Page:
Accuracy in Media

Last week I reported on the open revolt by current and former staffers at The New York Times in response to the paper’s recent moves to freeze pensions of employees while awarding a fat pension to former CEO Janet L. Robinson before she was eligible, according to the company’s own policy.

On Monday, The New York Newspaper Guild, which represents 1,000 active Times employees and is the largest union at the paper, sent an open letter blasting the moves to Times Chairman Arthur O. Sulzberger, Jr. Since my initial report the number of signatures has grown from 358 to 573 current and former staffers, with many of them posting comments about the changes.

What seemed to bother the signers the most was that the company was telling them one thing while pulling the rug out from under them. This comment is from a longtime editor at the Times:

“As the Guild’s letter states, the disconnect between the praise lavished upon us and the dismissive treatment we have experienced in negotiations has reached grotesque proportions. Talk without supporting action is by definition cheap, and a bit contemptuous to boot. The Times model is BASED on providing premium journalism; this is a business that is fundamentally about intellectual property — that happens to be your labor force. Do what’s right by your staff, and your brand will flourish. Do badly, and watch the staff leave or lose heart, and the readership flatten or slip.”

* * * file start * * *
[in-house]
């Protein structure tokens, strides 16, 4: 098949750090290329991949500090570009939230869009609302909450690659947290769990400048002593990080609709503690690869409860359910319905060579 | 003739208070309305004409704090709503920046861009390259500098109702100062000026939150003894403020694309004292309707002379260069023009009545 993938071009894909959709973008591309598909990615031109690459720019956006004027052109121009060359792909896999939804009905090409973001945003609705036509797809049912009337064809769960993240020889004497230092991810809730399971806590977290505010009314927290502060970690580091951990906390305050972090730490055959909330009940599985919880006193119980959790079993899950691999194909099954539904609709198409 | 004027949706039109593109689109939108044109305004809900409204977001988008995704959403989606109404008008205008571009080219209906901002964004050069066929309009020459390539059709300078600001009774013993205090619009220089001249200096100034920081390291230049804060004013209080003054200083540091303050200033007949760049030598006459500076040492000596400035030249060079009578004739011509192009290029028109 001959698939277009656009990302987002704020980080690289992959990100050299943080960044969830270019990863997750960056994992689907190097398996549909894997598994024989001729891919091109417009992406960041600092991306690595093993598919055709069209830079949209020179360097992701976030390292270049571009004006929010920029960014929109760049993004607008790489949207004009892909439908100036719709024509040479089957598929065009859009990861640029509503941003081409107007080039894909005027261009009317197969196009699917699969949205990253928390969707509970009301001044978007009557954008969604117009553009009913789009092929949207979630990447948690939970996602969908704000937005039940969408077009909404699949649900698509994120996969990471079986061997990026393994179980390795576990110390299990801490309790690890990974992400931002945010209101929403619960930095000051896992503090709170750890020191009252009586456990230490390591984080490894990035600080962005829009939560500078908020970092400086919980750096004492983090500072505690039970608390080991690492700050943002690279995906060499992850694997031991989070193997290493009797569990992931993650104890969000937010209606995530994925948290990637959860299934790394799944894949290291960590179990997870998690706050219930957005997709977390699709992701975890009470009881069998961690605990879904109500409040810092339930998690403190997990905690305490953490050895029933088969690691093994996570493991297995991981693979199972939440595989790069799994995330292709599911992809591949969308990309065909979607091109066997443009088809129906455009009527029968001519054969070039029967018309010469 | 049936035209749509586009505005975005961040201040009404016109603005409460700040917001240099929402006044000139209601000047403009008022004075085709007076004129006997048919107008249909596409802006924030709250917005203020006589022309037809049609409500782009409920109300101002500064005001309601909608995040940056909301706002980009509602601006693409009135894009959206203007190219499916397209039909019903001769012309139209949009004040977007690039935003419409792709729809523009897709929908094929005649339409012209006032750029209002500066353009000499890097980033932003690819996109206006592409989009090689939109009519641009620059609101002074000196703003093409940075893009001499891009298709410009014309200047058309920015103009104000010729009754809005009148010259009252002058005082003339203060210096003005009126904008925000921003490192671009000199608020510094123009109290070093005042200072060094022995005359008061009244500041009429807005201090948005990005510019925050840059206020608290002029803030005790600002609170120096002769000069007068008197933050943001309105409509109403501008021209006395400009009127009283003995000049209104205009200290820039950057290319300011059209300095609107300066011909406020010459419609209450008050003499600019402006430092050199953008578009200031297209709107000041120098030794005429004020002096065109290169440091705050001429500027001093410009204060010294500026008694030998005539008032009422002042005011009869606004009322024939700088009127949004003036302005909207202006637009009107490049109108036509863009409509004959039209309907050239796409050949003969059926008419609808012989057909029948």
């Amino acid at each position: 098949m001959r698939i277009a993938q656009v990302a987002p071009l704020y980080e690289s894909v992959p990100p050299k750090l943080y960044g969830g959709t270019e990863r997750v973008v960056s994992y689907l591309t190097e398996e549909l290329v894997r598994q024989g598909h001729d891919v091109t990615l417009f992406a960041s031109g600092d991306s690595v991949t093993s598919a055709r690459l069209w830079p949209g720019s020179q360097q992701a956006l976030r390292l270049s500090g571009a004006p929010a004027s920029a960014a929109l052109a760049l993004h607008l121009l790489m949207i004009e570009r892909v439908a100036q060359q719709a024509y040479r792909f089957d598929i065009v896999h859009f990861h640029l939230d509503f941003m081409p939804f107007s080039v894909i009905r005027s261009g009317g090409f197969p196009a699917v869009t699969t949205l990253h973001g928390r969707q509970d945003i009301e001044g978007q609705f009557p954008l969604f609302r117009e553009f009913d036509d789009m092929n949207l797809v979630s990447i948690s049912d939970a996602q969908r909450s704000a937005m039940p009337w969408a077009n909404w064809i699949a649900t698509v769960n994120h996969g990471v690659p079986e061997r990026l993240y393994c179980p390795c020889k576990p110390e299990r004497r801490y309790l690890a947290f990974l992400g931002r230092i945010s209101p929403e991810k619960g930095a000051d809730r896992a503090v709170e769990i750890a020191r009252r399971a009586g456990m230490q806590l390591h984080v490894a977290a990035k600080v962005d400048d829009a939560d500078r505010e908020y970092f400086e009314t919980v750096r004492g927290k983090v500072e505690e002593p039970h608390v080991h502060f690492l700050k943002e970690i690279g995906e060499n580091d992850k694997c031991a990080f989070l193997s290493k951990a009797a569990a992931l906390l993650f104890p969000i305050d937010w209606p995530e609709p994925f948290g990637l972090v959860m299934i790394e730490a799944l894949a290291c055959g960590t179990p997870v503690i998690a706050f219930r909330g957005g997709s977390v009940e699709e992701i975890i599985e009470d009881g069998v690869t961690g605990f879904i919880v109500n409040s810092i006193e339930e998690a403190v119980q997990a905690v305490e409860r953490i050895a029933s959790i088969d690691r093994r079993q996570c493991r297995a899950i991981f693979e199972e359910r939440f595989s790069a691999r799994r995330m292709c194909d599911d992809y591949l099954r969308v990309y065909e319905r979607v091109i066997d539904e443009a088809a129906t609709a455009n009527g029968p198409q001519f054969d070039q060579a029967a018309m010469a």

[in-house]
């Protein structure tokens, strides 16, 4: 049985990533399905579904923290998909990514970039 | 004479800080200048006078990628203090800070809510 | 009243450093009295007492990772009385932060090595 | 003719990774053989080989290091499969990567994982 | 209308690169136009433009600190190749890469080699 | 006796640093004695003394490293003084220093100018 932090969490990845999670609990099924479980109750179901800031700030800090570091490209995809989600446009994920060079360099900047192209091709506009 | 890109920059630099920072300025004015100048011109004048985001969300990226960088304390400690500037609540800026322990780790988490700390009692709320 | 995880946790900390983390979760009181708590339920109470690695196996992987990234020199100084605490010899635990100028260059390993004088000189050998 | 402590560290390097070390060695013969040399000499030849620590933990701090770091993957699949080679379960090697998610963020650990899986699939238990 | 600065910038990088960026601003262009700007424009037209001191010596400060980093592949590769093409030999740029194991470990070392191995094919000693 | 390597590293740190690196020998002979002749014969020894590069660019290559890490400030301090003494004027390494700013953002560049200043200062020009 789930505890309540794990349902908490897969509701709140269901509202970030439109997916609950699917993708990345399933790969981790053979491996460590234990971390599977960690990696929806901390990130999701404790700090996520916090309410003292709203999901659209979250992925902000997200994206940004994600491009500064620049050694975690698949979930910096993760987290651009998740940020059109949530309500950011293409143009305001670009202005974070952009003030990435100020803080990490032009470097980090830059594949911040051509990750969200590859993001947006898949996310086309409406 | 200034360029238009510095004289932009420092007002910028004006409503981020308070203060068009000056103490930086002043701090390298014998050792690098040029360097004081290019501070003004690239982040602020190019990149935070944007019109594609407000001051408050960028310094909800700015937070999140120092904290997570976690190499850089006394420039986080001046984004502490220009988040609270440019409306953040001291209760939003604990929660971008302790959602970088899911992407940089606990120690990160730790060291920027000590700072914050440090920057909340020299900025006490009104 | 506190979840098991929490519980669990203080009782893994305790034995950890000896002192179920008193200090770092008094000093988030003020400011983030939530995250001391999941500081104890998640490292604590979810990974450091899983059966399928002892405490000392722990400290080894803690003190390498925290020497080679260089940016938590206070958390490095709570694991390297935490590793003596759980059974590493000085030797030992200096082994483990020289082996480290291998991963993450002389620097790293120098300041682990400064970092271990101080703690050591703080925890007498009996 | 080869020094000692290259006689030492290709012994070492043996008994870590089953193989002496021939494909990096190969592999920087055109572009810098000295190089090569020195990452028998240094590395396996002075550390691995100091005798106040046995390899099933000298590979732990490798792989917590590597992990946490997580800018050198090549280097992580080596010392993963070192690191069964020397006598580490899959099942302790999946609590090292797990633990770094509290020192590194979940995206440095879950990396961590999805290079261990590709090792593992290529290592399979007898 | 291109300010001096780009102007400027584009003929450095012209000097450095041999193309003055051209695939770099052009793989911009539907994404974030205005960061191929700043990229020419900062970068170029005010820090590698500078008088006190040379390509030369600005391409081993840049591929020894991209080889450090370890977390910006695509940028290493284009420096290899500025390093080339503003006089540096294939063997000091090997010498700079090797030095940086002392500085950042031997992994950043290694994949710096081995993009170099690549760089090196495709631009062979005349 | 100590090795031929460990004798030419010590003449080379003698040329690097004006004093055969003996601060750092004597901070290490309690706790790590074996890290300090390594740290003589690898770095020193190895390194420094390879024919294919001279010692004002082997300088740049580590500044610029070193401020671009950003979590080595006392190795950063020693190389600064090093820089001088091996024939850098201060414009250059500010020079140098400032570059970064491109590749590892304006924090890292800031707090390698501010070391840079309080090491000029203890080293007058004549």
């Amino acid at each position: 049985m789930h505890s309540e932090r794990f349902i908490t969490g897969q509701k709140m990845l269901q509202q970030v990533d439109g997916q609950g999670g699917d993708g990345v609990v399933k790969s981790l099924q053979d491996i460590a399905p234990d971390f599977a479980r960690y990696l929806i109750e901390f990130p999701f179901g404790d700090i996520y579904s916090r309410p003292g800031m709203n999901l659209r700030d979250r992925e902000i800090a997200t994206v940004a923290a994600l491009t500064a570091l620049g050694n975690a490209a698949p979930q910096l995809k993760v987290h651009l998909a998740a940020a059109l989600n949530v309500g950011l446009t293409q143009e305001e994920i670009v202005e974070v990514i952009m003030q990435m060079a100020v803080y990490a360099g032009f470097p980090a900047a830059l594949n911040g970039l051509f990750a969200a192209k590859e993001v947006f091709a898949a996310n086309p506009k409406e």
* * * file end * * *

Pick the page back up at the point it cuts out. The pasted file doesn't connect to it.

That sentiment was echoed by video journalist Gabe Johnson.

“I’m sure that you must have certain pressures that I am not privy to, but I still find it troubling that The Times is compensating an executive at the expense of the rank and file, the very behavior that we criticize in our editorial pages.”

And domestic reporter Tamar Levin summed it up this way.

 “I feel that the gap between what Janet Robinson will be leaving with, and what we are being offered, is simply wrong.”

It is unlikely that this letter and the comments will have any effect on what Sulzberger and the rest of The New York Times Co. management plan to do as financial pressures continue to squeeze the paper. But if the employees feel they aren’t appreciated and are being treated unfairly, it will only exacerbate the downward spiral the Times is currently in and threaten the newspaper’s ability to survive in the long run.

You can read the letter here.

Ready to fight back against media bias?
Join us by donating to AIM today.


Comments are turned off for this article.